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7 Tips for Building Trust With Foreign Clients

Jan 30, 2019 by

The following information is provided by the Center for REALTOR® Development, with assistance from Lauren Hampton and the Podfly editorial team, and recaps the Center for REALTOR® Development Podcast – Episode 12.

As the global economy expands, international real estate transactions are becoming more commonplace. Your global business starts in your local marketplace. As times move forward, it’s going to be hard to avoid global business. It’s important to start proactively incorporating it into your own business and action plan now.

Here in the States, we often make reference to the American Dream, but we sometimes forget that around the world, everybody wants to have a safe place for their family. Homeownership is a dream for people everywhere. Mark Makoto Kitabayashi—who lives in Washington State and teaches classroom courses for NAR’s Certified International Property Specialist (CIPS) designation—joins host Monica Neubauer for Episode 12 of the Center for REALTOR® Development podcast to talk about global real estate transactions.

Kitabayashi has been a REALTOR® in Washington State since 2000. He is part of the management team at Windermere Real Estate Puyallup, has been a top producer for the last 10 years, and is actively involved with REALTOR® Associations at all levels. His extensive international marketing, R&D and sales experience of over 25 years add extra dimensions to his expertise.

Kitabayashi is a first-generation immigrant; his parents came here from Japan when he was 12 years old. He’s been doing real estate for about 17 years, and actually got into international real estate via his first real estate client, who was Vietnamese.

NAR’s CIPS designation is dedicated to teaching about foreign buyers or local buyers who are foreign-born. There are two types of international clients: The first are people local to your market who are foreign-born and probably speak English as a second language, looking for real estate locally; you could also have clients abroad that are looking for property in your area.

In this episode, Kitabayashi shares nuggets of wisdom from his classroom discussions about international transactions:

Understand that building trust is key. When working with foreign clients, the biggest thing you need to know is that they want to work with someone they can trust. Knowing their first language would be helpful, but is not required. “Making an effort to understand other cultures is the biggest part of this global economy,” explains Kitabayashi.

Start small to cultivate local international relationships. For people who want to start serving an international market, begin by incorporating modest international business-building activities into your business and action plan. This could be as simple as attending a local cultural event; it doesn’t necessarily mean you jump right into a foreign transaction. Down the road, once you have a good business model that serves foreigners, you can successfully help more of those same types of clients find a home, and also grow your own business at the same time.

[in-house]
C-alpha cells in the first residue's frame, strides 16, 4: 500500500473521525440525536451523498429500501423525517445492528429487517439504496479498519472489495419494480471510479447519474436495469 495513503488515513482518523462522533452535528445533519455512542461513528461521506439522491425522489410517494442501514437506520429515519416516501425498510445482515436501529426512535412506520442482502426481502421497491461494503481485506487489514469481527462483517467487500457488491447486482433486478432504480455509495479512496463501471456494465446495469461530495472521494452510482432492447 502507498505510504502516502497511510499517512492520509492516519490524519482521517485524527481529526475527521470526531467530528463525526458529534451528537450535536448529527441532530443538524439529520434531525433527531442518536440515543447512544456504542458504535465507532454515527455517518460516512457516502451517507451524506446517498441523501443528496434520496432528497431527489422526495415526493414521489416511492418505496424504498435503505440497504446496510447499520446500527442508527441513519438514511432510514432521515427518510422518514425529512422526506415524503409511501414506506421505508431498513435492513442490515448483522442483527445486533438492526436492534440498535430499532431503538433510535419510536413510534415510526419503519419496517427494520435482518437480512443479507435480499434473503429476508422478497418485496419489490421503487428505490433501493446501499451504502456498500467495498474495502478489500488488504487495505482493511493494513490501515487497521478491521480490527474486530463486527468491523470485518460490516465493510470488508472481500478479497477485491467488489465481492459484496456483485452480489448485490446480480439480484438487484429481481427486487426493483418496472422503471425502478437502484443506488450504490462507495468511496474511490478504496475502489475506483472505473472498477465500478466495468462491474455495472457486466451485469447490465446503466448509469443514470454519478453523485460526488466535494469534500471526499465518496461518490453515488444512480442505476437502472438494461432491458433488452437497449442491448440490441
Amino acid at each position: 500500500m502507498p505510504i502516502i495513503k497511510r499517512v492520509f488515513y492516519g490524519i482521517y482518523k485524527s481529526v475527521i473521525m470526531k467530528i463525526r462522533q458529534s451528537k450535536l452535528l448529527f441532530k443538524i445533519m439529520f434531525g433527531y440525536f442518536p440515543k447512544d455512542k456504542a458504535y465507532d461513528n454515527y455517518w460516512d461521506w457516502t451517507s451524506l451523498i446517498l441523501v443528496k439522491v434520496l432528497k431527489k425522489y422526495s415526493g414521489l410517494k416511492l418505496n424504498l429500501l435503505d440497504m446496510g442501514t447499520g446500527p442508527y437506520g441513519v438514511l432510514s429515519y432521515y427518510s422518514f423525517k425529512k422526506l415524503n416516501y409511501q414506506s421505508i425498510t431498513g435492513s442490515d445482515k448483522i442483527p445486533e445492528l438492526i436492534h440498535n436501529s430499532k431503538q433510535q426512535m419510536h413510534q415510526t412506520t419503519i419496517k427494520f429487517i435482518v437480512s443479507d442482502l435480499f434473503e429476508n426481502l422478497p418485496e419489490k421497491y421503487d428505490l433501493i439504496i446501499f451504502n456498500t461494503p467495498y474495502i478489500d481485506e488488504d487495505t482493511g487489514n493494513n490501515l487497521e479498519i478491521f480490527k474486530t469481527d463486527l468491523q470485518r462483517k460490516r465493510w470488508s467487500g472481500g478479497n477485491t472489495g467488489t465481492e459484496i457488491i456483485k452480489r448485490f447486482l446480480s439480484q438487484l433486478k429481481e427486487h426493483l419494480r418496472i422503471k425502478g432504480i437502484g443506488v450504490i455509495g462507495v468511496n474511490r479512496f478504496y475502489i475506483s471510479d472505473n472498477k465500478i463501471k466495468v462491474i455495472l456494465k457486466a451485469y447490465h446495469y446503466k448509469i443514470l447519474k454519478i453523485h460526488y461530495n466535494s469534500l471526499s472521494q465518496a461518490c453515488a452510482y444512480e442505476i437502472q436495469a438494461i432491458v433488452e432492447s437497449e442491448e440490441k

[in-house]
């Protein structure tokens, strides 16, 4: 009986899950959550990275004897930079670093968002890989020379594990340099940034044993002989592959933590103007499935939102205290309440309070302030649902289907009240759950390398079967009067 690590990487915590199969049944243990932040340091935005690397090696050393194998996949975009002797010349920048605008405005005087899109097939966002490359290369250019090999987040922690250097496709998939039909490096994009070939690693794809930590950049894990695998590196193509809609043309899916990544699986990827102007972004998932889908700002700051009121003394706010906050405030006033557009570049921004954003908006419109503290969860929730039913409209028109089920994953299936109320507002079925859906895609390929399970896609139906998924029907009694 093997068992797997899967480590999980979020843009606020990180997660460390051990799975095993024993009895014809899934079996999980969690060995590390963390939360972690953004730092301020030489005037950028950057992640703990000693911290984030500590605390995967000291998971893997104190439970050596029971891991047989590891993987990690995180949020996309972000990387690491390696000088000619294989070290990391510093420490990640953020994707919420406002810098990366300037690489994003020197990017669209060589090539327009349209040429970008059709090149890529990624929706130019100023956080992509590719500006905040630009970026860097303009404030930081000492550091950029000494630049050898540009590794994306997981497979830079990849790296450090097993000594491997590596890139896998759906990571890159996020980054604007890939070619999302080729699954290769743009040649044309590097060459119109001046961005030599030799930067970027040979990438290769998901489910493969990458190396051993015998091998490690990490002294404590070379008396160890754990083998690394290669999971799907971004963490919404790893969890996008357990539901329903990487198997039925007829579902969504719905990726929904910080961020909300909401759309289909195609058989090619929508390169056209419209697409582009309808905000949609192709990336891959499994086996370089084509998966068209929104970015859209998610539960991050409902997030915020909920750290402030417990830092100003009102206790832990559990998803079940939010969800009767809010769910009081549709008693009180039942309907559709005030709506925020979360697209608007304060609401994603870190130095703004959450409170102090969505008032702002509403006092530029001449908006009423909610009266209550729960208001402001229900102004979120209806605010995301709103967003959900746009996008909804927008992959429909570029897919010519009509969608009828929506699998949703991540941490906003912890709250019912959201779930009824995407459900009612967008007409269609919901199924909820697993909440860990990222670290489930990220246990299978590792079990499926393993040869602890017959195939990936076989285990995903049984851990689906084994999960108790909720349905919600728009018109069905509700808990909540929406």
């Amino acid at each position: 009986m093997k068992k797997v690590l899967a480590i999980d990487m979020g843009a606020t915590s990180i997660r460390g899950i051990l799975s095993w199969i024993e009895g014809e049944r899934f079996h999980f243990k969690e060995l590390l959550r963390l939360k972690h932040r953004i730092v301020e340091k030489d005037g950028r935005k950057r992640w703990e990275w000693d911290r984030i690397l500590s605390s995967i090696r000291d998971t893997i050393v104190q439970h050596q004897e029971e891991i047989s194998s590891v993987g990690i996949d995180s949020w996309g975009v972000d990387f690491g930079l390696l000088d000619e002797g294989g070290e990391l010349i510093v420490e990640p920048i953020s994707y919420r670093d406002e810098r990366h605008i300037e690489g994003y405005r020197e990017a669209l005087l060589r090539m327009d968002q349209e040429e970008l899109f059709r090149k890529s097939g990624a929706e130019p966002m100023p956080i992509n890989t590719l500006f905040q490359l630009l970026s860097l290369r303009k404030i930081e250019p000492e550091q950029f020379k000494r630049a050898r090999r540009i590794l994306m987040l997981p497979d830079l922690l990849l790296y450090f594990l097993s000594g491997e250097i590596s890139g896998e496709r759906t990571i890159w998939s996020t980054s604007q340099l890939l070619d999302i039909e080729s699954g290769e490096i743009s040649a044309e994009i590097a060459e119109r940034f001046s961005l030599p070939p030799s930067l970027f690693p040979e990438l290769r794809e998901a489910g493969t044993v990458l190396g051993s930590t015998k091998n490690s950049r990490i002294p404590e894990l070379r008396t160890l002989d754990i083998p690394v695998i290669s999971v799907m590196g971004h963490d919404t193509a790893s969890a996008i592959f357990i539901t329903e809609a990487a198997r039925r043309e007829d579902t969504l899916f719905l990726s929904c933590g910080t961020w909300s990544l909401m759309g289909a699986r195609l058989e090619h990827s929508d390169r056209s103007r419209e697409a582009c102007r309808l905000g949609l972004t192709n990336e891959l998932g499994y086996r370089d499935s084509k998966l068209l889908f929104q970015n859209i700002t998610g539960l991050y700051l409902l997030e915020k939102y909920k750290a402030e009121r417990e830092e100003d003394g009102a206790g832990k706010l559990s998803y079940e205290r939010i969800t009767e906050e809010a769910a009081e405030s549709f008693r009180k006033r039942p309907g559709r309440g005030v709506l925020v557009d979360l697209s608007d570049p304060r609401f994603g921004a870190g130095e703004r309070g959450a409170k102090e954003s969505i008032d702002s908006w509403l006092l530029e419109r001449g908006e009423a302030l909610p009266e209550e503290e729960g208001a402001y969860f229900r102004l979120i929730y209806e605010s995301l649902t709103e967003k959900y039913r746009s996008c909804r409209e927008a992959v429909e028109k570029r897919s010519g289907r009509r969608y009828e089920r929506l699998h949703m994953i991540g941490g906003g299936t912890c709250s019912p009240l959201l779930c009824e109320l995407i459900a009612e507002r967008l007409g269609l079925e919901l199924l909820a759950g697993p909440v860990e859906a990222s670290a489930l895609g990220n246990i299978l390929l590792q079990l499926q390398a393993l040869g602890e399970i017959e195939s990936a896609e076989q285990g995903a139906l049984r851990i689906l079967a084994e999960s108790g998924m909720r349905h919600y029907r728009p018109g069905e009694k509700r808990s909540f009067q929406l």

Establish common ground. Kitabayashi shares some ideas of topics you can discuss with your clients to start the conversation. Food is usually a good icebreaker for any culture. You can ask for restaurant recommendations in your area. As an American REALTOR®, you can do some preemptive research about the culture where your client comes from to better understand what processes they’re used to. In addition, there is nothing wrong with asking questions or sharing what you understand to make sure that’s how they understand it, as well. It is better to ask than to assume. If you have friends from other cultures, you can also have an open conversation with them to learn more.

Develop an appreciation for different cultural ‘styles.’ There are two categories of cultural styles: high-context and low-context. In high-context cultures, the relationship is more important and personal space is wide (less physical contact). Low-context cultures are agreement-driven and personal space is limited. In high-context cultures, the relationship usually comes first before negotiations start—unlike low-context, where the start of a negotiation is usually the start of the relationship.

Understand that real estate practices can be different across the globe. In some cultures where back-and-forth negotiation is more common, as a representative of a domestic foreigner, you may find yourself in a situation where you are the go-between and can offer small concessions that function as a symbolic “win” for the negotiation script. As a representative of the seller, understanding our own client as well as the opposite side makes a whole lot of difference. Kitabayashi goes into some great examples in the episode.

Keep Fair Housing compliance in mind. When working within the context of global business, you have to remain Fair Housing compliant. There is a fine line between discrimination and preferences. As a REALTOR®, you have to be neutral and treat everybody equally. You also have to educate your clients about the fair housing laws in the U.S., so they don’t make unethical and unlawful request of you.